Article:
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Italy announces new restrictions amid the coronavirus surge in Europe, World News | Instant News

The Italian government passed a series of restrictions to stem the tide of the coronavirus that escalated while Europe was at the bottom COVID-19 spike.


The Italian government has limited the number of people in restaurants to six per table with bars being ordered to close at 6pm. Local festivals and exhibitions are also banned in the country. Italy is one of the countries hardest hit by the virus with 414,000 confirmed coronavirus cases and more than 36,000 deaths.

Also Read: As the coronavirus surges, a new cause emerges – pandemic exhaustion

The death toll from the virus in Europe surpassed 250,000 as curfews came into effect in France and Switzerland over the weekend as the continent continues to grapple with the virus.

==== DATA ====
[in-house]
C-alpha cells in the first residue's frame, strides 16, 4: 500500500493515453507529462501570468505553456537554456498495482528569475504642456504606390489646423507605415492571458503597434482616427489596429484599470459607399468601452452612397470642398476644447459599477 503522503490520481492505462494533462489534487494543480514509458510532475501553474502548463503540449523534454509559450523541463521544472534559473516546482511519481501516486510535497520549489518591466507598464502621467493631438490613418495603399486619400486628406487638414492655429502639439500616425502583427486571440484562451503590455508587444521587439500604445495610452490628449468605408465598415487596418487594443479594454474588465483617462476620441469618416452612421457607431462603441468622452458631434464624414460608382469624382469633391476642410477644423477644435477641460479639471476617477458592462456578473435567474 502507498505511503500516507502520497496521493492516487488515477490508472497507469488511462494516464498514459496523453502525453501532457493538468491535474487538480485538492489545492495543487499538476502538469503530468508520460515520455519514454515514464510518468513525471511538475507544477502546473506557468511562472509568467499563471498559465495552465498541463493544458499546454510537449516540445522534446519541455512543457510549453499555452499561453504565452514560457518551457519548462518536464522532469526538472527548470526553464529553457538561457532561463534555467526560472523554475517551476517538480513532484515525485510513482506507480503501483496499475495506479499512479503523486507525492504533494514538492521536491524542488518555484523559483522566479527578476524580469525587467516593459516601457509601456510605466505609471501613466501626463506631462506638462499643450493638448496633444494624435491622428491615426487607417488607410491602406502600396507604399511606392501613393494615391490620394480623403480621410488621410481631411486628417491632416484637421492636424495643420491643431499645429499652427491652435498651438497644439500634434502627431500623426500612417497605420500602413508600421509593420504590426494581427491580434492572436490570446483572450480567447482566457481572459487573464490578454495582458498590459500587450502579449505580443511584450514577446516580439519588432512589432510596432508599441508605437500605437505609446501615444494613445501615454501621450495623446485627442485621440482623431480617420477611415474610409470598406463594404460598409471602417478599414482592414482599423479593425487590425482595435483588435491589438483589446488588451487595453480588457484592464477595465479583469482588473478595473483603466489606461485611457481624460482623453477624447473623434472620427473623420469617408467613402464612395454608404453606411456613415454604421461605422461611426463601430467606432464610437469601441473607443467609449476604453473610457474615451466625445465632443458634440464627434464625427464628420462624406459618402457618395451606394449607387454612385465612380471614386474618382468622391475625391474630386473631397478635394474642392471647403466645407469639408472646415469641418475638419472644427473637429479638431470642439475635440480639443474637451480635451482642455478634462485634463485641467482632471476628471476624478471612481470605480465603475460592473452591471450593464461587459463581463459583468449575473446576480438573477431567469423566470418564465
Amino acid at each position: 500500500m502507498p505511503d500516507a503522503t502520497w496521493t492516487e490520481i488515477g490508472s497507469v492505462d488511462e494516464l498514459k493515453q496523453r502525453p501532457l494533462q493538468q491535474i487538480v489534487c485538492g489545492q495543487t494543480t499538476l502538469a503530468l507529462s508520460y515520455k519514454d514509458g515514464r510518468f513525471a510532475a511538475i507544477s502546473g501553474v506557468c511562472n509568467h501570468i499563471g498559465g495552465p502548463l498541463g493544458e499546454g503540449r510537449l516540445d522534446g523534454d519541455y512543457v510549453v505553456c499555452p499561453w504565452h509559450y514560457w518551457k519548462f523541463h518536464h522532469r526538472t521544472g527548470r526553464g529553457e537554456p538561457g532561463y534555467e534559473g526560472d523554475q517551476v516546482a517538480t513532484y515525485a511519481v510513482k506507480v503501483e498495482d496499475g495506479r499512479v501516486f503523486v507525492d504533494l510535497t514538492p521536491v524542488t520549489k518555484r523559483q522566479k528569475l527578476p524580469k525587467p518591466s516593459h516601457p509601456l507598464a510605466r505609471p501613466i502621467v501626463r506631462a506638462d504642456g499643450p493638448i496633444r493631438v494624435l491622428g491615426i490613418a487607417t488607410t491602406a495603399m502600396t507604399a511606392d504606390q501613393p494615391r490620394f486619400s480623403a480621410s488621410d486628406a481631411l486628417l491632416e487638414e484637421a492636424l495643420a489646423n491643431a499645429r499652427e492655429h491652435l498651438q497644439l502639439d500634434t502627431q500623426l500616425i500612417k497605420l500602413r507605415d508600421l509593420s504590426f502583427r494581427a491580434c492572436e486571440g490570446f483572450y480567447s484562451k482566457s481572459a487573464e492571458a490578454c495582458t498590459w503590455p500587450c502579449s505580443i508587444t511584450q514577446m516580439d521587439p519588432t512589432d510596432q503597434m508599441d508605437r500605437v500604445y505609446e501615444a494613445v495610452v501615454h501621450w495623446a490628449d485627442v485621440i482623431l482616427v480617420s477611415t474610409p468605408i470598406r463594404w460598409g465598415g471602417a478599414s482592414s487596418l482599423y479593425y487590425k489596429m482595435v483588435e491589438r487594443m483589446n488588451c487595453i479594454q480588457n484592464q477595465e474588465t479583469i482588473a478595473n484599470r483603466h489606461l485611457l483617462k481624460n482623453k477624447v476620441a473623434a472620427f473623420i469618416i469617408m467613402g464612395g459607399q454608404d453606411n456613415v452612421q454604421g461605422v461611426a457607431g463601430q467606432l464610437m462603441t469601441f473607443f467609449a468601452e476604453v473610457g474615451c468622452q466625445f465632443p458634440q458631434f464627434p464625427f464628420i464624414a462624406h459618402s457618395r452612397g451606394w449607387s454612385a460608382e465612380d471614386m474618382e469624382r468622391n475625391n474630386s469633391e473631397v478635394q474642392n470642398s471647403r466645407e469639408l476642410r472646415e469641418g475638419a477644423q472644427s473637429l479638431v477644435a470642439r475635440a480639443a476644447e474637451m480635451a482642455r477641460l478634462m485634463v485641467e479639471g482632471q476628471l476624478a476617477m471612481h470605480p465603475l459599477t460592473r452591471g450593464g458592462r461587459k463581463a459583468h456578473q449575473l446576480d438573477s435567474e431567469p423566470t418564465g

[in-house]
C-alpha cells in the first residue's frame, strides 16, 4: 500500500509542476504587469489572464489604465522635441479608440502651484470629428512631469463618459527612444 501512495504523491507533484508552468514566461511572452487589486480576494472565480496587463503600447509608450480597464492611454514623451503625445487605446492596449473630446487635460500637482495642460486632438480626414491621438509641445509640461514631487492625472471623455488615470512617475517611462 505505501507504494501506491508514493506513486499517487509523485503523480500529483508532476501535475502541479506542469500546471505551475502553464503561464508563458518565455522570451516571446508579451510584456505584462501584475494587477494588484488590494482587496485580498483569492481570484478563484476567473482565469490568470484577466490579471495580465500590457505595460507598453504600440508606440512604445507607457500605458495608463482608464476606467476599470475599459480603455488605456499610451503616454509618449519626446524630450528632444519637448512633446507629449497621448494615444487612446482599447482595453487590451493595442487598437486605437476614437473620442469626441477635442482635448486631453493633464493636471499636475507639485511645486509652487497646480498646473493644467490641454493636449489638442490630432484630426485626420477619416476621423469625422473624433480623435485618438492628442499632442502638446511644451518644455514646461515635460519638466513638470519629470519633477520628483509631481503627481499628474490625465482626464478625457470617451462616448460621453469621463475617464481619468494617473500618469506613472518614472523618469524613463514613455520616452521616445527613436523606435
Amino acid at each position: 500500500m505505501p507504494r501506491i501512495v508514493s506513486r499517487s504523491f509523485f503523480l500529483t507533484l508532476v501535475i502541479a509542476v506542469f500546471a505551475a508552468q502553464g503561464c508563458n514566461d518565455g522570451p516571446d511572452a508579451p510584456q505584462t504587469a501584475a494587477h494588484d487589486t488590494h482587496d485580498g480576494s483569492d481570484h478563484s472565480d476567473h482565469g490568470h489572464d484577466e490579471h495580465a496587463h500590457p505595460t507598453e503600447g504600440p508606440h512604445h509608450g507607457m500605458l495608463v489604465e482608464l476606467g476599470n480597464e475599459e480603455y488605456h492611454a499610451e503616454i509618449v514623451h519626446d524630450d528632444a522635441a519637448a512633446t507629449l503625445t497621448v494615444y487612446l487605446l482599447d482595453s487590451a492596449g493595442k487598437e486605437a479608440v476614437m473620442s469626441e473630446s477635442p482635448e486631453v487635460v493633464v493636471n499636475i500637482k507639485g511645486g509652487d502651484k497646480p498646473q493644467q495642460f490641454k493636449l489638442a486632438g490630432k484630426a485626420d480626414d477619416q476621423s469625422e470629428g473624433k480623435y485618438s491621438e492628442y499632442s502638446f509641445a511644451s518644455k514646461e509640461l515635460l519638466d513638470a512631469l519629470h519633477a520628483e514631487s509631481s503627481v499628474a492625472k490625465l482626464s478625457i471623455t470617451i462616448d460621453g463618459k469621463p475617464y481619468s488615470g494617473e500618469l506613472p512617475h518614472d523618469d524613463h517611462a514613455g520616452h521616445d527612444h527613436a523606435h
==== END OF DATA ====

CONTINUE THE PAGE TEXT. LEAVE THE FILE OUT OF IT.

The number of confirmed COVID-19 cases in Europe has now soared to 7,366,028.

France, which has imposed several restrictions over the past week, saw 30,000 new cases of COVID-19 as the government imposed a $ 158 fine for those who violated curfews. The death toll in France has now stood at 33,392 with Spain reporting 33,775 deaths.

The UK has reported 43,646 deaths so far which is the highest in Europe. There are currently 722,409 cases of infection in the UK even as Boris Johnson’s government has announced numerous measures across the country to fight the virus.